- Runner’s Knee. If you have a constant achy feeling under your kneecap when you are running, you may have runner’s knee. The technical term for this is patellofemoral knee syndrome, but what you need to know is that it will get worse if you keep running when you have this pain. There are various possible causes, but for the most part, it is caused by a lack of recovery in the tissue around the knee between runs. In other words, this can happen when you are training too hard, too often, without sufficient rest.
- Shin Splints. This term is often used to describe any pain in the shin area, and runners know the feeling all too well. At best, this pain can be annoying for a while before it fades with a bit of TLC. At worst however, you could be at risk of stress fractures, which of course CAN take a lot more time and effort to heal. One of the main causes is an increase in running, an increase in pace or an increase in intensity. If you have suddenly started fast-tracking your training, you may find that your shins pay the price. This is why it is best to work up to increasing your runs gradually, so that your legs are able to withstand the increase in pace and intensity.
Prevention and Treatment of Foot Injuries for Runners
Now that you know more about the most common foot injuries from running, how do you go about treating them? Better still, how can you prevent feet injuries during running?
THE BEST WAY OF PREVENTING RUNNING INJURIES IS TO ENSURE THAT YOU ARE IN THE CORRECT RUNNING SHOES AND THAT THEY FIT PROPERLY. I STONGLY SUGGEST THAT IF ANY INDIVIDUAL IS CONSIDERING EXERCISING MORE WHICH INCLUDES RUNNING, TO FIRST HAVE AN ASSESSMENT WITH A PODIATRIST TO GUIDE THE INDIVIDUAL IN WHAT TYPE OF SHOES TO PURCHASE. THIS COULD SAVE YOU ON MONEY WHEN BUYING THE INCORRECT SHOES, AND MOST DEFINITELY AID IN PREVENTING INJURY.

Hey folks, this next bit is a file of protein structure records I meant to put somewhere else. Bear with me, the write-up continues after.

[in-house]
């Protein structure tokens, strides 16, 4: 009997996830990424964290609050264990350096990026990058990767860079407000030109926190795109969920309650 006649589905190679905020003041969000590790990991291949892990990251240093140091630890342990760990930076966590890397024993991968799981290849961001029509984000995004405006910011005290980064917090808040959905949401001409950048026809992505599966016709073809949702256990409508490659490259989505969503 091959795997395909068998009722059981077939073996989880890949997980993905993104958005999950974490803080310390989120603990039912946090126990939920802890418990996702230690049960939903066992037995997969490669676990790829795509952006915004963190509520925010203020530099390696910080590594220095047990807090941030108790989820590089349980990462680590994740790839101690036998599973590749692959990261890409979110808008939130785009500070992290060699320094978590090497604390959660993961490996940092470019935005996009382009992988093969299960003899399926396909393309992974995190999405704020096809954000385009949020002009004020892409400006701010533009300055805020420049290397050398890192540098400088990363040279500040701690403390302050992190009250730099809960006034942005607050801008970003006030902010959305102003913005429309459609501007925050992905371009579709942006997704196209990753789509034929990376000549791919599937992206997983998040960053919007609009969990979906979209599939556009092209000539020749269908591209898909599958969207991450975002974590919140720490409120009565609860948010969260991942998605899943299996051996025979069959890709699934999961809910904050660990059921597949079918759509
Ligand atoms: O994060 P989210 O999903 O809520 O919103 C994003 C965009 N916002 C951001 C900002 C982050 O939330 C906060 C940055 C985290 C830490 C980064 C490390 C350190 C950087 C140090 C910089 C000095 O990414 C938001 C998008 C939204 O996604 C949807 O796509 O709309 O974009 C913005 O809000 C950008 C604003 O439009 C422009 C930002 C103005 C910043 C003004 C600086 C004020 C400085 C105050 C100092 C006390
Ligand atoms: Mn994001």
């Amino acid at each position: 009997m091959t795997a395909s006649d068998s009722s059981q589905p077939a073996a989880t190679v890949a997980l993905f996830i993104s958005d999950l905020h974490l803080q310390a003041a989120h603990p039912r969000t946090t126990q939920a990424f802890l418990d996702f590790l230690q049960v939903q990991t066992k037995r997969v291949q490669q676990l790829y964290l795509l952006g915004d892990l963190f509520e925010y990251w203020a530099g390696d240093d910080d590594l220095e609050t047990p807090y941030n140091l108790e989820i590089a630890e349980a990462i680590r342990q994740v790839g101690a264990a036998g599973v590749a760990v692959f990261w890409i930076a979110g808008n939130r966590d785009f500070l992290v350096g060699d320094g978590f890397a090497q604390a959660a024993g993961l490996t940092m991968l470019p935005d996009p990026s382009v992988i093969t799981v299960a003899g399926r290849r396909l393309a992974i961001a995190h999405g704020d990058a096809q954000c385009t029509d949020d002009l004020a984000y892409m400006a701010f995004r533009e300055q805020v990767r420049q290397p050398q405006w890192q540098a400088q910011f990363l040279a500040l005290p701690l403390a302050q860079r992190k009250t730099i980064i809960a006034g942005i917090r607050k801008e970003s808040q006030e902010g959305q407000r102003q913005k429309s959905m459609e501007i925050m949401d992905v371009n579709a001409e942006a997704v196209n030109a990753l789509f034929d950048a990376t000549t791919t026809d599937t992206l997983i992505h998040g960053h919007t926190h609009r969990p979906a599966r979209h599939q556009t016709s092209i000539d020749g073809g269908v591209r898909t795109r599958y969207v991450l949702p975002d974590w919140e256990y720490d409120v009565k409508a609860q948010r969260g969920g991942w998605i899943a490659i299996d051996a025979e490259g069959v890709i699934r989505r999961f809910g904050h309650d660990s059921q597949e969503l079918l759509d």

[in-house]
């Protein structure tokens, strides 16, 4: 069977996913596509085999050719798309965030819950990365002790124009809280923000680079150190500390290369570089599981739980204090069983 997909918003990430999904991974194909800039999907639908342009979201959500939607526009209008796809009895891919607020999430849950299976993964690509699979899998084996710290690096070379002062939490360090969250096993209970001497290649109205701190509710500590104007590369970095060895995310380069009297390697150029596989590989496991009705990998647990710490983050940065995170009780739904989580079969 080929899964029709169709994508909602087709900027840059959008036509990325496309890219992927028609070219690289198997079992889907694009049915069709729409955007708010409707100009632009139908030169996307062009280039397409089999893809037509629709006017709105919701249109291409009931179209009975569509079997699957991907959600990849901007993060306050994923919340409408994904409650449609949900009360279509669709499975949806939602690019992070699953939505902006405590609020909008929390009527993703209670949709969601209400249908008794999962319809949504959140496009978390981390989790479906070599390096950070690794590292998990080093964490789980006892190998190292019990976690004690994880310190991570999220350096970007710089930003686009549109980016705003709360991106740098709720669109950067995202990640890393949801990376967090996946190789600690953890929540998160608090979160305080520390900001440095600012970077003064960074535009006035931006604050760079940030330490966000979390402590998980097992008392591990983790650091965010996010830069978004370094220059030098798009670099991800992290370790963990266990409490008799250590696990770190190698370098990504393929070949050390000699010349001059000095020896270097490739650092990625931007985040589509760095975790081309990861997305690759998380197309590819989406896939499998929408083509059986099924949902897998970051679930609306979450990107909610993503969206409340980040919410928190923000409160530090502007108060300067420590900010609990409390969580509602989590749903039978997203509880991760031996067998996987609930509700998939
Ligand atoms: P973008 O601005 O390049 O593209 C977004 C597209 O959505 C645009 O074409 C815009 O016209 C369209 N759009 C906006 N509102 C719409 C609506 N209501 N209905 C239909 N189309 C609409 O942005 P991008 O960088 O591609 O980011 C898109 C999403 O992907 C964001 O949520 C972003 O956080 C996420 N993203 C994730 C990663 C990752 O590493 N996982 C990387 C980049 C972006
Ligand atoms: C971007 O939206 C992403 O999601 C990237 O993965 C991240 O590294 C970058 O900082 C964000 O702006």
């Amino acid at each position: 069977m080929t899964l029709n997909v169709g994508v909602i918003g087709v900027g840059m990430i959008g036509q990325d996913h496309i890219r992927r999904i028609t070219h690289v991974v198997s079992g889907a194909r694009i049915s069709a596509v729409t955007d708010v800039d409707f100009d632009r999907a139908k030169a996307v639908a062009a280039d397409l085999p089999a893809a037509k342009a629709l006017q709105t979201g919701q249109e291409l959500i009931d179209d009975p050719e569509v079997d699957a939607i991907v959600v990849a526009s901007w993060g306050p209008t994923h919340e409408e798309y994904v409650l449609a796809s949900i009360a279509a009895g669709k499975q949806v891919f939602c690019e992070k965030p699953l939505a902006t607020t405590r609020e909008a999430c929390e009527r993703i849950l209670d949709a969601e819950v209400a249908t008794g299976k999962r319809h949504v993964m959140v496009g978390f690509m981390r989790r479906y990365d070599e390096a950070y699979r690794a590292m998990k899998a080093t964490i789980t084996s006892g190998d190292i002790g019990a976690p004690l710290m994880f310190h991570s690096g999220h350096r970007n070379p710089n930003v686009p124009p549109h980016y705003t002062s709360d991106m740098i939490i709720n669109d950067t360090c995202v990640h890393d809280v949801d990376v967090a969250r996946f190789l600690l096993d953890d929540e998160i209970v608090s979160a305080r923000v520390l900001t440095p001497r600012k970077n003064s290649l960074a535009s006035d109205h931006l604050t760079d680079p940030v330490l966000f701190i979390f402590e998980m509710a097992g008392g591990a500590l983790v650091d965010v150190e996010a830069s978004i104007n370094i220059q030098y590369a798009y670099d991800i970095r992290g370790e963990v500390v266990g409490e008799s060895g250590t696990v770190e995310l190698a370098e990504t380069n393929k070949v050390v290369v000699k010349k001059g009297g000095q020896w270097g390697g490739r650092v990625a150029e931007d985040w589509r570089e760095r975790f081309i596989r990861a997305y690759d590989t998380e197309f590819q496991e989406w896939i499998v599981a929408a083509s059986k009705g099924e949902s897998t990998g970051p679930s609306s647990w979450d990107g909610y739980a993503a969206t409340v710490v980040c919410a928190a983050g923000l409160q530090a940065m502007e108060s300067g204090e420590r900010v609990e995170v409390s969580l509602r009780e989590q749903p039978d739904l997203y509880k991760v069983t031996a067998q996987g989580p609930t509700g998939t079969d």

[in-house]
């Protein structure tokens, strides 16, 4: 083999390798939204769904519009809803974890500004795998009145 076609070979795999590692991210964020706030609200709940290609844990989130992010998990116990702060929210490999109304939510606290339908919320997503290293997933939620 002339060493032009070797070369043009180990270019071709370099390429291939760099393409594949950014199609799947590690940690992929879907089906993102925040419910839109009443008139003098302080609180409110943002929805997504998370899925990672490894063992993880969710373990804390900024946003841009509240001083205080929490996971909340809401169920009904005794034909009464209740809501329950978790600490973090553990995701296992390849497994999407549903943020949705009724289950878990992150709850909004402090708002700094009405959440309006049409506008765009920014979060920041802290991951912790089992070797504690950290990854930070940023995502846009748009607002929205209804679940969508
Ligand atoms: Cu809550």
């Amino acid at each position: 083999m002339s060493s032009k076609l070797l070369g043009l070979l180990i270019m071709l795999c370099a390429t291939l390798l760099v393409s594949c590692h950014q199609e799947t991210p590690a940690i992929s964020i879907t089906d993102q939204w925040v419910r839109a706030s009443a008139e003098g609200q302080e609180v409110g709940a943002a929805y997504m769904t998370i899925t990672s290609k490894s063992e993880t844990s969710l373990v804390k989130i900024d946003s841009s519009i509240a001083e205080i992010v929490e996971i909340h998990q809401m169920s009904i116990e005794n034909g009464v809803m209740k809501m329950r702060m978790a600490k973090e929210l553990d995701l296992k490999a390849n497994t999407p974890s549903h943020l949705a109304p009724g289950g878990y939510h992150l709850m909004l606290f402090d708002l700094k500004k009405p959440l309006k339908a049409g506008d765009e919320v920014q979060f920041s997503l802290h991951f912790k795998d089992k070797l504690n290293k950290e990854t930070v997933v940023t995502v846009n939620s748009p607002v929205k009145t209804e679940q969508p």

One of the most tried and tested treatment options to rest, ice and elevate the affected area to relieve the initial pain and swelling. For almost any injury in fact, your first course of action should be to stop running and rest the foot. It is best to seek professional help from a podiatrist or foot specialist rather than trying to guess what is wrong.
Stretches and aids such as orthotics may also help. Your foot doctor will advise you on the best treatment for your specific injury, and recommend whether further action such as surgery is required. For the most part, if you follow your doctor’s orders and rest it out, surgery should not be necessary. Massage, foam rolling, anti-inflammatory medication and pain pills can all help too. Changing your running habits may be needed in some cases, and a gait analysis or biomechanical assessment might help a great deal in identifying any potential areas for improvement.
Have a running injury that is causing your pain? Contact our podiatry clinic today to schedule an appointment, and we will help you get back on your feet as quickly as possible.